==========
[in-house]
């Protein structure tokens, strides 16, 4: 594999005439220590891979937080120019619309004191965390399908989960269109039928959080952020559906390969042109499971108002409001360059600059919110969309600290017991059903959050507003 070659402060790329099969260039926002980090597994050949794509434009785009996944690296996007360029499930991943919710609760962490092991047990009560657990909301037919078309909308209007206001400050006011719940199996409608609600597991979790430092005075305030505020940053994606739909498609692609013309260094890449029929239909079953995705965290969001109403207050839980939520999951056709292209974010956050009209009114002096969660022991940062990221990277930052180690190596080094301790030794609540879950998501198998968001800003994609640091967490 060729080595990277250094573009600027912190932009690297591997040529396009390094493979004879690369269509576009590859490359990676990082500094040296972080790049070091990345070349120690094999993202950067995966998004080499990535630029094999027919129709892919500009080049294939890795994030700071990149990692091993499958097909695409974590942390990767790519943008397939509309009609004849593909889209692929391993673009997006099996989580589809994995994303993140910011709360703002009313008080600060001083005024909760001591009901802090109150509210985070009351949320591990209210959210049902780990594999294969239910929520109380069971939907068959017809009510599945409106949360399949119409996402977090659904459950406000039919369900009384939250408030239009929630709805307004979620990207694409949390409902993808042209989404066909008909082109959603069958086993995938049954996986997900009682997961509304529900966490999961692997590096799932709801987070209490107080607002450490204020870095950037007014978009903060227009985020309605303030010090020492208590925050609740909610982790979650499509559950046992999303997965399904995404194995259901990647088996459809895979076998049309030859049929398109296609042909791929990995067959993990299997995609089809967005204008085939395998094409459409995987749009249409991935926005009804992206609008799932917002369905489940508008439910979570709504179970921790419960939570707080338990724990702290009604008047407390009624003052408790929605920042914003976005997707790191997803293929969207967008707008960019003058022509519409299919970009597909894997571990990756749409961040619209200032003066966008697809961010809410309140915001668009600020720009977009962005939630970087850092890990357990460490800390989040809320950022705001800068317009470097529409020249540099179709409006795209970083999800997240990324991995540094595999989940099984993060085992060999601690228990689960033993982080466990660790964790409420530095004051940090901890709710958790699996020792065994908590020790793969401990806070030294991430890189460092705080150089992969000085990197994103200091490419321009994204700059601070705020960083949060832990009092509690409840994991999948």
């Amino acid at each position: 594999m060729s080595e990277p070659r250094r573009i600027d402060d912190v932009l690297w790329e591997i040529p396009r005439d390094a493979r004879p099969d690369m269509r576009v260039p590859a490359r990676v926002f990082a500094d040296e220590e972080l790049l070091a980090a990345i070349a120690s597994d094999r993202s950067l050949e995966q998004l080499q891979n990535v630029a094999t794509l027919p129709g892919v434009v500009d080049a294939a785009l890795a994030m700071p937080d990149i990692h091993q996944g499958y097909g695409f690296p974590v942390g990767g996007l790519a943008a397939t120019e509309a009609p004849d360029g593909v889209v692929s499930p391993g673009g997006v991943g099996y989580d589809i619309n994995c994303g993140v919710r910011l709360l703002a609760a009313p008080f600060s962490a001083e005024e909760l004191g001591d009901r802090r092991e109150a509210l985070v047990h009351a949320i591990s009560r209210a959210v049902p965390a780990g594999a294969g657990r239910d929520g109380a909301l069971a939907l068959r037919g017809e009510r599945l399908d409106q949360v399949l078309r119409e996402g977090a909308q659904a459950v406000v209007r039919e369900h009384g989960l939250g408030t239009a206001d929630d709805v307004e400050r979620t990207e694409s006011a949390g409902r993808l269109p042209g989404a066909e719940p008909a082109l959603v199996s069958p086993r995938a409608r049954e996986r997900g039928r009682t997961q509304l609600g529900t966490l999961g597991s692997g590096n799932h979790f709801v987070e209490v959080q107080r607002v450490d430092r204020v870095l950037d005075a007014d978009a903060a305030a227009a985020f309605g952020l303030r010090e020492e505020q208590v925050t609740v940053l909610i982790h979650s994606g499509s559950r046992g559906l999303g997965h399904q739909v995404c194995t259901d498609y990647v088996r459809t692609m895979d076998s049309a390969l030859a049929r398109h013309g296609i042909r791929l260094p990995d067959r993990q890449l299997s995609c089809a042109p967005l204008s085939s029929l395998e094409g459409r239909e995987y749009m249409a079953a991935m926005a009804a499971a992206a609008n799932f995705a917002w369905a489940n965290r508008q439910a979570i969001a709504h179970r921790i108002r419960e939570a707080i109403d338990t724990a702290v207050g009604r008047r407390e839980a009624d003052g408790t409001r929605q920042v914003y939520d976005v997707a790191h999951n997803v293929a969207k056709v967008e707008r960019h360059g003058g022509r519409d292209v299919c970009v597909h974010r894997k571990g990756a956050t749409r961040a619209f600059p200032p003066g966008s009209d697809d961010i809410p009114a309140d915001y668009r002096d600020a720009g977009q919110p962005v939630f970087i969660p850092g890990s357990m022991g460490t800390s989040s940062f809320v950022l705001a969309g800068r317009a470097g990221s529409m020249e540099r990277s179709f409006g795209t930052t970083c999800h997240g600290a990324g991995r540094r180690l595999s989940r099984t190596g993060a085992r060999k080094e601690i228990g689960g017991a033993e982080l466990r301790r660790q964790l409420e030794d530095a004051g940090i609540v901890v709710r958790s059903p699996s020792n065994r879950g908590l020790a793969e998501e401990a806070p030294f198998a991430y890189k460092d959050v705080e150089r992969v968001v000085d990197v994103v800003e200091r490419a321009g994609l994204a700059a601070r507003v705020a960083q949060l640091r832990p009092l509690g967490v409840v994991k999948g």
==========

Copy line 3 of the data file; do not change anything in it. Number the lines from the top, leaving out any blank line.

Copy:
């Amino acid at each position: 594999m060729s080595e990277p070659r250094r573009i600027d402060d912190v932009l690297w790329e591997i040529p396009r005439d390094a493979r004879p099969d690369m269509r576009v260039p590859a490359r990676v926002f990082a500094d040296e220590e972080l790049l070091a980090a990345i070349a120690s597994d094999r993202s950067l050949e995966q998004l080499q891979n990535v630029a094999t794509l027919p129709g892919v434009v500009d080049a294939a785009l890795a994030m700071p937080d990149i990692h091993q996944g499958y097909g695409f690296p974590v942390g990767g996007l790519a943008a397939t120019e509309a009609p004849d360029g593909v889209v692929s499930p391993g673009g997006v991943g099996y989580d589809i619309n994995c994303g993140v919710r910011l709360l703002a609760a009313p008080f600060s962490a001083e005024e909760l004191g001591d009901r802090r092991e109150a509210l985070v047990h009351a949320i591990s009560r209210a959210v049902p965390a780990g594999a294969g657990r239910d929520g109380a909301l069971a939907l068959r037919g017809e009510r599945l399908d409106q949360v399949l078309r119409e996402g977090a909308q659904a459950v406000v209007r039919e369900h009384g989960l939250g408030t239009a206001d929630d709805v307004e400050r979620t990207e694409s006011a949390g409902r993808l269109p042209g989404a066909e719940p008909a082109l959603v199996s069958p086993r995938a409608r049954e996986r997900g039928r009682t997961q509304l609600g529900t966490l999961g597991s692997g590096n799932h979790f709801v987070e209490v959080q107080r607002v450490d430092r204020v870095l950037d005075a007014d978009a903060a305030a227009a985020f309605g952020l303030r010090e020492e505020q208590v925050t609740v940053l909610i982790h979650s994606g499509s559950r046992g559906l999303g997965h399904q739909v995404c194995t259901d498609y990647v088996r459809t692609m895979d076998s049309a390969l030859a049929r398109h013309g296609i042909r791929l260094p990995d067959r993990q890449l299997s995609c089809a042109p967005l204008s085939s029929l395998e094409g459409r239909e995987y749009m249409a079953a991935m926005a009804a499971a992206a609008n799932f995705a917002w369905a489940n965290r508008q439910a979570i969001a709504h179970r921790i108002r419960e939570a707080i109403d338990t724990a702290v207050g009604r008047r407390e839980a009624d003052g408790t409001r929605q920042v914003y939520d976005v997707a790191h999951n997803v293929a969207k056709v967008e707008r960019h360059g003058g022509r519409d292209v299919c970009v597909h974010r894997k571990g990756a956050t749409r961040a619209f600059p200032p003066g966008s009209d697809d961010i809410p009114a309140d915001y668009r002096d600020a720009g977009q919110p962005v939630f970087i969660p850092g890990s357990m022991g460490t800390s989040s940062f809320v950022l705001a969309g800068r317009a470097g990221s529409m020249e540099r990277s179709f409006g795209t930052t970083c999800h997240g600290a990324g991995r540094r180690l595999s989940r099984t190596g993060a085992r060999k080094e601690i228990g689960g017991a033993e982080l466990r301790r660790q964790l409420e030794d530095a004051g940090i609540v901890v709710r958790s059903p699996s020792n065994r879950g908590l020790a793969e998501e401990a806070p030294f198998a991430y890189k460092d959050v705080e150089r992969v968001v000085d990197v994103v800003e200091r490419a321009g994609l994204a700059a601070r507003v705020a960083q949060l640091r832990p009092l509690g967490v409840v994991k999948g």